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Thursday, April 9, 2015


2005 ranking of the top twenty scotches was 100% dominated by Scotland:
  • There were four humble surprises:  The Glenlivet 12 years, Royal Lochnagar, Tomatin and Something Special (by Chivas), all relatively "cheap." 
  • Something Special sells today for $20.
  • Interesting to note that the best scotch I've ever had was a Royal Lochnager Special Reserve, which came in this dressy wooden box.  I bought it a duty free shop in Japan, and the price was a bit more than Johnny Walker Blue Label.
What I'm getting to is that, then, the best scotch must come from Scotland, right?  Wrong!!!  Last year the shocking victor:  Tasmania Distellery's Sullivans Cove French Oak Cask became #1 against more than 300 other whiskies. sells it for $176, but good luck trying to get it to your home, especially since only 516 bottles were even made available.  Glowingly, what the judges said about Sullivans Cove French Oak Cask:
  • Ed Bates: “Tunnock’s Caramel wafers. With a touch of smoke. Excellent balance.”
  • Se├íneen Sullivan: “Toasted almonds, grated nutmeg and some fruit toast on the nose. Burnt almonds, autumn fruits stewed with golden raisins. Light, peppery and intriguing
  • Jason Thomson: “Keeping it simple in a very good way. Honey, vanilla and haystacks. All combine with apples and caramel.”
  • Joseph Cassidy: “Campfire smoke that enriches the malt and wood. A match made in heaven with a smooth buttery feel.”
  • Jamie Milne: “Great balance, lovely spices come through with time.”
All this has been especially difficult to take in Scotland because Australia has long been sued by Scottish scotch makers for selling fake scotch.  Also recognized as culprits are China, Thailand India and Italy..

Thus, under these circumstances, Australia coming in at #1 was jarring.  Yet, the scotch world had long been discombobulated, for here are the recent annual rankings:

  • 2013: Ardbeg Galileo (Scotland)
  • 2012: Yamazaki 25 year old (Japan)
  • 2011: Yamazaki 1984 (Japan)
  • 2010: Ardbeg Corryvreckan
  • 2009: Highland Park 21 year old (Scotland)
  • 2008: Yoichi 20 year old (Japan)
  • 2007: Talisker 18 year old (Scotland)
In Glasgow in 2007 Suntory's 30 year old Hibiki was rated #1 for blended scotch.  That surprise was not fully appreciated by even the congnoscenti.  The following year, Yoichi from Nikka in Japan became the bottle shock for single malt scotches.  The price in 2007 was around $150/bottle, but since that #1 ranking, this elixir now goes for $300.  I have a bottle of 20 year old Yoichi, which I hide, and three other Nikka single malts.  No question that both Nikka and Suntory from Japan have become renowned for scotch.  You must might remember  Bill Murray in the 2003 Lost in Translation:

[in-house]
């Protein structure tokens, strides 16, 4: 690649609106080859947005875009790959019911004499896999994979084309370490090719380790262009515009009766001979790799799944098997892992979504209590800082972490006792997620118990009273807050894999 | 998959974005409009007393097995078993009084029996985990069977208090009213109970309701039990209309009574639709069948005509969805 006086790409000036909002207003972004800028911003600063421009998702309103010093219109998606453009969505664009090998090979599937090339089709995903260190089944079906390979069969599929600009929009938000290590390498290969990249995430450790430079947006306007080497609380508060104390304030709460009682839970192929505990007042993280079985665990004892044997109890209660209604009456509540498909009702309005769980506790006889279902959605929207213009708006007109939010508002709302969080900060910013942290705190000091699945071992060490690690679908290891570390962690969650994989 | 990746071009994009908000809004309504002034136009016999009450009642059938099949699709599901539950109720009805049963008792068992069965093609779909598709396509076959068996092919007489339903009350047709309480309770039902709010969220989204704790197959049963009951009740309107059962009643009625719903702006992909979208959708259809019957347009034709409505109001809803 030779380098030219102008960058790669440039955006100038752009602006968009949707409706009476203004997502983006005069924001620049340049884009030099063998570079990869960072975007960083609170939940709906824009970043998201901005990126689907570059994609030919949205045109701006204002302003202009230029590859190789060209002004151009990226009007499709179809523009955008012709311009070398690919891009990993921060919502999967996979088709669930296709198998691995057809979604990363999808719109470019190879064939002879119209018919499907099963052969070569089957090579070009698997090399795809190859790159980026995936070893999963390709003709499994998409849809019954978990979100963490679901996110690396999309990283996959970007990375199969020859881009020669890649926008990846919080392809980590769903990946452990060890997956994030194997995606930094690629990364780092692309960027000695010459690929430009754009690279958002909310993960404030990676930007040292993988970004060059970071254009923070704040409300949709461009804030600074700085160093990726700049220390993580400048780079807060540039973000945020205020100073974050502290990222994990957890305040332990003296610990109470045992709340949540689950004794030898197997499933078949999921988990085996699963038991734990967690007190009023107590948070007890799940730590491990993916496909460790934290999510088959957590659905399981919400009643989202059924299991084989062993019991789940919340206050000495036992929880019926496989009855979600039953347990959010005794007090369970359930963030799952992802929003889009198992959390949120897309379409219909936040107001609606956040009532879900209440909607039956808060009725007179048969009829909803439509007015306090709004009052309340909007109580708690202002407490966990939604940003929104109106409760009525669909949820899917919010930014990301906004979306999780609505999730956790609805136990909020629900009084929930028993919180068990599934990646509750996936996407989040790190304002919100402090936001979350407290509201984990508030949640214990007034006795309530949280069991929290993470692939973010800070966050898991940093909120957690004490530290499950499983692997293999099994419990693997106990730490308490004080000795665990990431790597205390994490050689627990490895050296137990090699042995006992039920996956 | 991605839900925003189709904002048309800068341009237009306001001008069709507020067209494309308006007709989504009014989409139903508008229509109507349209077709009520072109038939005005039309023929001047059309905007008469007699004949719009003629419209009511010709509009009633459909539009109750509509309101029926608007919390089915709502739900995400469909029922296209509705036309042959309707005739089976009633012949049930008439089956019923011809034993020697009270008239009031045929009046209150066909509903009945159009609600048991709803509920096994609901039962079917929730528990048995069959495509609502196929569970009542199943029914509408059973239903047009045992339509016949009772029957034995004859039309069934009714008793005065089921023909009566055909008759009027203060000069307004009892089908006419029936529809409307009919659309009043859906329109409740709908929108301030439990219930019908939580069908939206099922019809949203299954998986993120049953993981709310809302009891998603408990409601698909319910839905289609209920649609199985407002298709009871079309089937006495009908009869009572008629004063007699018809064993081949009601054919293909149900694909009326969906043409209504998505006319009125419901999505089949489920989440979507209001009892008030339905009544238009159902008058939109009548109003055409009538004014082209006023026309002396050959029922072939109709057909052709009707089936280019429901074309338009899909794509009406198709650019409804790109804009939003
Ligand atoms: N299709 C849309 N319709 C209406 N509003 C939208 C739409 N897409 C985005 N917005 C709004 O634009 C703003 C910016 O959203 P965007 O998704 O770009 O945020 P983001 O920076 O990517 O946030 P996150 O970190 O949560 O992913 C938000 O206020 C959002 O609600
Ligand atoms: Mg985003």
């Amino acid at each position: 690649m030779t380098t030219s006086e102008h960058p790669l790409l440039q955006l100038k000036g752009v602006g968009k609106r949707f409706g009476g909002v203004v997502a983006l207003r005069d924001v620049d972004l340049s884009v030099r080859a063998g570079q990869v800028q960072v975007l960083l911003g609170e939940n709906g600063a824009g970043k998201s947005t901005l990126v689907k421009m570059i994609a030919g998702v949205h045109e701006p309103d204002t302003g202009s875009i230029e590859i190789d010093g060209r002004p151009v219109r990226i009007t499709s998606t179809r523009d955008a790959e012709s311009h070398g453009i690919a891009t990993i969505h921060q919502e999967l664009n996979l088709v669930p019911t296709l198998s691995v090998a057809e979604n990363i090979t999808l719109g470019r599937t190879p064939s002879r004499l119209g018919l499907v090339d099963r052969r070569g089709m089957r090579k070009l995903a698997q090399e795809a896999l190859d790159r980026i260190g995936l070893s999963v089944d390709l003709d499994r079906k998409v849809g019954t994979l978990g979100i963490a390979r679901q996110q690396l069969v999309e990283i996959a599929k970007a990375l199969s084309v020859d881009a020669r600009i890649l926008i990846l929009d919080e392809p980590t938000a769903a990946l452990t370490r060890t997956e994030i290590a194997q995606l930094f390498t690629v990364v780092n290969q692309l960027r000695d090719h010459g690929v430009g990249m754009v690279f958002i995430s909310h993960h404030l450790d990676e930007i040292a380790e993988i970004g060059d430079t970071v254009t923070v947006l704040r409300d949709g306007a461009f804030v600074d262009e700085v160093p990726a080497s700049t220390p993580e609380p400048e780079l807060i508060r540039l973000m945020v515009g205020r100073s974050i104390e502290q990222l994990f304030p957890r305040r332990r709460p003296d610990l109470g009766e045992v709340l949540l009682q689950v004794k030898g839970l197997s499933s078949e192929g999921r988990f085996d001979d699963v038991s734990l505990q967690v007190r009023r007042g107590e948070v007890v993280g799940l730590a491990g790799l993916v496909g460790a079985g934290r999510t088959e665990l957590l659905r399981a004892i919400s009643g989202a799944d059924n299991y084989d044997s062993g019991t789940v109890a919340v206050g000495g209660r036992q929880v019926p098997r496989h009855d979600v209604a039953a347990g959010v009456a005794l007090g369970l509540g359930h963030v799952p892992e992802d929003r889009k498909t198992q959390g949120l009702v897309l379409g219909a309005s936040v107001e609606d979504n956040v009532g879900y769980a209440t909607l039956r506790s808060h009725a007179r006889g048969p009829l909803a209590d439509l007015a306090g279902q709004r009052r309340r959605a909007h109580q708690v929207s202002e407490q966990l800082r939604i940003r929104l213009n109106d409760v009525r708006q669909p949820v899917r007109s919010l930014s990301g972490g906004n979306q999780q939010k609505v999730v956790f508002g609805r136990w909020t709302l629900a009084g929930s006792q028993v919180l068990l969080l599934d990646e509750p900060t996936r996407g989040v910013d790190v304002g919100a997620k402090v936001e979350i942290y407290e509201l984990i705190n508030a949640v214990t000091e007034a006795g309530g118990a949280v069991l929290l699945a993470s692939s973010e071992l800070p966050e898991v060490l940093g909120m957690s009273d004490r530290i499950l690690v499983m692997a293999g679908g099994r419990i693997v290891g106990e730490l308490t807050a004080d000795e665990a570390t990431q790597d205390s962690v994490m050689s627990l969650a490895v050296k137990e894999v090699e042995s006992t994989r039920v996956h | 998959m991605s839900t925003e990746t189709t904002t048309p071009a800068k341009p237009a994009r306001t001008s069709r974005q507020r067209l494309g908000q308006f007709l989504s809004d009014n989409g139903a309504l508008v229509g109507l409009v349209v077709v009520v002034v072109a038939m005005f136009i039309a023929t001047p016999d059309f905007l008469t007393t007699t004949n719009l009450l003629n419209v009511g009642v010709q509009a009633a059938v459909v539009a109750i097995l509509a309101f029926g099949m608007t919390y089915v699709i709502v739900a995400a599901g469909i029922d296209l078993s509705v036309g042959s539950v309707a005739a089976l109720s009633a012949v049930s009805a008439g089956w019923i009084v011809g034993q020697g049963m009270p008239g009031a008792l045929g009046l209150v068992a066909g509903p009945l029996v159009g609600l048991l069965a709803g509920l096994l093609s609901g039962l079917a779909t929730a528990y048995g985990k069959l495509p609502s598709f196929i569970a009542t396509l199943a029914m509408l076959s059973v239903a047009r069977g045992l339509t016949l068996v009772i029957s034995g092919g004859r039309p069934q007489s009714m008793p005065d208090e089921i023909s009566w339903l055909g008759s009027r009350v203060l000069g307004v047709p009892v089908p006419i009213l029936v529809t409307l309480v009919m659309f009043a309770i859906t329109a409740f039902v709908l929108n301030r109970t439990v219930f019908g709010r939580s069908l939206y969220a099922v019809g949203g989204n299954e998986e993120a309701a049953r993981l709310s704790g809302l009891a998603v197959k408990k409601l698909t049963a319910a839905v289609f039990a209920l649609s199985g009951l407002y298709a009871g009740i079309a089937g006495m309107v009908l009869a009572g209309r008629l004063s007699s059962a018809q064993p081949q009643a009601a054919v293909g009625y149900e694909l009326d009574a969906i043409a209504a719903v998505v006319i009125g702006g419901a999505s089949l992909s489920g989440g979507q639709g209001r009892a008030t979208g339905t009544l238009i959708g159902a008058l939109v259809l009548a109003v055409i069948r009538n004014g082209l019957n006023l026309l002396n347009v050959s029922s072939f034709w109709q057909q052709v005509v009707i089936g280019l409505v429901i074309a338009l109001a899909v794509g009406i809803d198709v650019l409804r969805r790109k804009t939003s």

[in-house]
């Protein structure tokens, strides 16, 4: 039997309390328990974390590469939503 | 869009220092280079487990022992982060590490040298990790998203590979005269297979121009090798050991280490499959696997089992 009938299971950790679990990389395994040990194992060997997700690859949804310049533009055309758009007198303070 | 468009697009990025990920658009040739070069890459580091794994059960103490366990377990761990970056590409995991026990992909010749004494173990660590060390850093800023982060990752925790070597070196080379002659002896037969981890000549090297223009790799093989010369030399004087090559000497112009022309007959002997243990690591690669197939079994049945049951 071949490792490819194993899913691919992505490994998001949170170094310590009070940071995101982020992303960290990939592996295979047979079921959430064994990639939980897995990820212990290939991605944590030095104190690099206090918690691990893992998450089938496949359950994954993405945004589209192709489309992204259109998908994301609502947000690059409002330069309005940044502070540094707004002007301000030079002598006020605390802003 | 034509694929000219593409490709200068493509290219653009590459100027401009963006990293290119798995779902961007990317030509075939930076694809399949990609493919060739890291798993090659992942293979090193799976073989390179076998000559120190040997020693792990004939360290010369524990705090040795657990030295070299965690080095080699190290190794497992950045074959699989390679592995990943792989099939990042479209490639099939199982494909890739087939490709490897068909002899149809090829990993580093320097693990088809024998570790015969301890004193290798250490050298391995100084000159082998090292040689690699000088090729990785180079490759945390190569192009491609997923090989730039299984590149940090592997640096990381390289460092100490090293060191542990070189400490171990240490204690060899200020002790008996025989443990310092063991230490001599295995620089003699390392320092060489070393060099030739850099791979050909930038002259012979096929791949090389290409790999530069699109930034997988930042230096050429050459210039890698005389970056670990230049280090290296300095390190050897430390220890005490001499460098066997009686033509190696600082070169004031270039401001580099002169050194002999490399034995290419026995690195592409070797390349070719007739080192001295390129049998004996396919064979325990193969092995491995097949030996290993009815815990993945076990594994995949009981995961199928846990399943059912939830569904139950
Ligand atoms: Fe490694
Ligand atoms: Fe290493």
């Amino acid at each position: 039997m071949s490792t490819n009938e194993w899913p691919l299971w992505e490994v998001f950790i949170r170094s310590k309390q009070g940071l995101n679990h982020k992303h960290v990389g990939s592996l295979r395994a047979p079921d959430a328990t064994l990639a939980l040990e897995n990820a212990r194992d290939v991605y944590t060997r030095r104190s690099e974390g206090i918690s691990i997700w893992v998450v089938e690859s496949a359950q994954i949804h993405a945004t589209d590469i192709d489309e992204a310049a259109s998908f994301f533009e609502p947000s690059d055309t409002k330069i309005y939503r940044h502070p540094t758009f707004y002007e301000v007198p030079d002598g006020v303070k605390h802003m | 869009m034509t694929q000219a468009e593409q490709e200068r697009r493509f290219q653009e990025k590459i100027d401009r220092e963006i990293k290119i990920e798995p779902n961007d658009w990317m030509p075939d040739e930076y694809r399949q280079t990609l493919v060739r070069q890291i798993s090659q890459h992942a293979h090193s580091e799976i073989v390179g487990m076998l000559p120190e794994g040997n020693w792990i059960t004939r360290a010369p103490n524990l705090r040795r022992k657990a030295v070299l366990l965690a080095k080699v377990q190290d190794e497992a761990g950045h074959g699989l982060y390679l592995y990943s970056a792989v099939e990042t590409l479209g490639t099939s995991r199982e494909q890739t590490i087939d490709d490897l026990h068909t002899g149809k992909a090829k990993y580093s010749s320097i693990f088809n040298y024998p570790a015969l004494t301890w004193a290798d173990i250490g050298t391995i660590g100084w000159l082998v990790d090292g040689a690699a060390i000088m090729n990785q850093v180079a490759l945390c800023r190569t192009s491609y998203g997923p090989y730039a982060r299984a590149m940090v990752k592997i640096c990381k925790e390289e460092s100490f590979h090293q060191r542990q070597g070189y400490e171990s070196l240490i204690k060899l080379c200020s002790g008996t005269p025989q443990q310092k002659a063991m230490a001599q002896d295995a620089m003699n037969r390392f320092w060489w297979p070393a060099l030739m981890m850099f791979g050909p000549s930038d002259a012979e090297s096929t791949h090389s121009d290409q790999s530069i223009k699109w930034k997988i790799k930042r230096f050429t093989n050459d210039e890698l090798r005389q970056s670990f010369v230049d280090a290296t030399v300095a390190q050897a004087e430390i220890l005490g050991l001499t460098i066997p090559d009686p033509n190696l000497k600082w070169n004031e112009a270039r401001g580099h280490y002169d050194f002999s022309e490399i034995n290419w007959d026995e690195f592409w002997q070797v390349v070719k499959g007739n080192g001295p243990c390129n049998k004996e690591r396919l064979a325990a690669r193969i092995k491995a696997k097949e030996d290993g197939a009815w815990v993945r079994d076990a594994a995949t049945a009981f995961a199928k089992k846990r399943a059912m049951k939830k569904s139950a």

How did Japan become so dominant in scotch?  Simply one man:

The founder, Masataka Taketsuru, travelled to Scotland in 1918 to learn the process of distilling Scotch whisky first hand. He studied organic chemistryunder Prof. T. S. Patterson at the University of Glasgow and malt whisky production at the Hazelburn distillery, in Campbeltown near the Mull of Kintyre. He married Jessie Roberta ("Rita") Cowan, the daughter of a Glasgow doctor, and returned with her to Japan in 1920. In 1923 he joined Kotobukiya (currently Suntory) and helped to establish a distillery before starting Nikka in 1934.[1]

The story is a lot more Hollywood than merely the above, for Rita was was also instrumental and why Yoichi?  Click on that link for details.

Earlier this year Whiskey Advocate reviewed 114 bottles of whiskies and reported on its ten best:
  • #10  Tomintoul Reserve 37 year old, 43% (ethanol), 92 rating, $600
  • #  9  Lost Prophet 22 year old, 45%, 92, $120
  • #  8  Glenfiddich Rare Oak 25 year old, 43%, 92, $368
  • you can click on that article to read #s 7 to 4 (you never heard of them)
  • #  3  Redemption Barrel Proof 7 year old Rye, 61%,93, $80 (distilled in Indiana and bottled in Kentucky)
  • #  2  Corby Lot No. 40, 43%, 94, $40 (FROM CANADA!!...AND NOTE THE PRICE)
  • #  1  Buffalo Trace Experimental Collection 12 year old, 45%, 94, $54 (FROM KENTUCKY:  THEY HAVE 2,000 BARRELS OF EXPERIMENTAL WHISKIES!!!)
You say, hey, those are not scotches, they're mostly bourbons.  And, yes, a whiskey can come from any grain, and is normally brown colored, except there is something called white lightning.  In the USA, Congress ruled that any American bourbon must use at least 51% corn.  Ryes have a lot of rye grain and Maker's Mark features wheat, plus, of course, that 51% corn minimum.

On the clear side, sake comes from rice, a grain.  However, gins and vodkas, themselves from grains to sugar cane to potato and more, are not considered to be a whiskey.  So in these whisky reviews, there are three basic kinds:  single malt scotch, blended scotch (most Johnny Walkers are blended, plus Suntory's award winning Hibikis) and the wide variety of bourbons.  Suntory won the Distillery of the Year Award last year in London (and they make many more than just Hibiki--I might have ten different bottles each from Johnny Walker and Suntory):


1 comment:

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